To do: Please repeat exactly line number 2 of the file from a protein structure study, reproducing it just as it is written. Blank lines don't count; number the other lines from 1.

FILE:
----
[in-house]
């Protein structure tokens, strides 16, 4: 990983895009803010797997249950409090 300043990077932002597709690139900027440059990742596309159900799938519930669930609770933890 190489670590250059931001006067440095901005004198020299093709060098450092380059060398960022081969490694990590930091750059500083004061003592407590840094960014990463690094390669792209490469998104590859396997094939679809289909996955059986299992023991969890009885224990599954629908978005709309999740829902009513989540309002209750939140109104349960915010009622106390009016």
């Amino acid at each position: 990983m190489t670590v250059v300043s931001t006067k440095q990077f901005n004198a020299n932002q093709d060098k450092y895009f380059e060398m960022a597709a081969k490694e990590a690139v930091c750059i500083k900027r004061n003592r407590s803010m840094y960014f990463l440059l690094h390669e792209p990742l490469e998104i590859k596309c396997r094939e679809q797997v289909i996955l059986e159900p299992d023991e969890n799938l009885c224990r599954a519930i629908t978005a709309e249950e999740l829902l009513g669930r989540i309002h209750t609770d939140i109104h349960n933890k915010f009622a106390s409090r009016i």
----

């Protein structure tokens, strides 16, 4: 990983895009803010797997249950409090 300043990077932002597709690139900027440059990742596309159900799938519930669930609770933890 190489670590250059931001006067440095901005004198020299093709060098450092380059060398960022081969490694990590930091750059500083004061003592407590840094960014990463690094390669792209490469998104590859396997094939679809289909996955059986299992023991969890009885224990599954629908978005709309999740829902009513989540309002209750939140109104349960915010009622106390009016």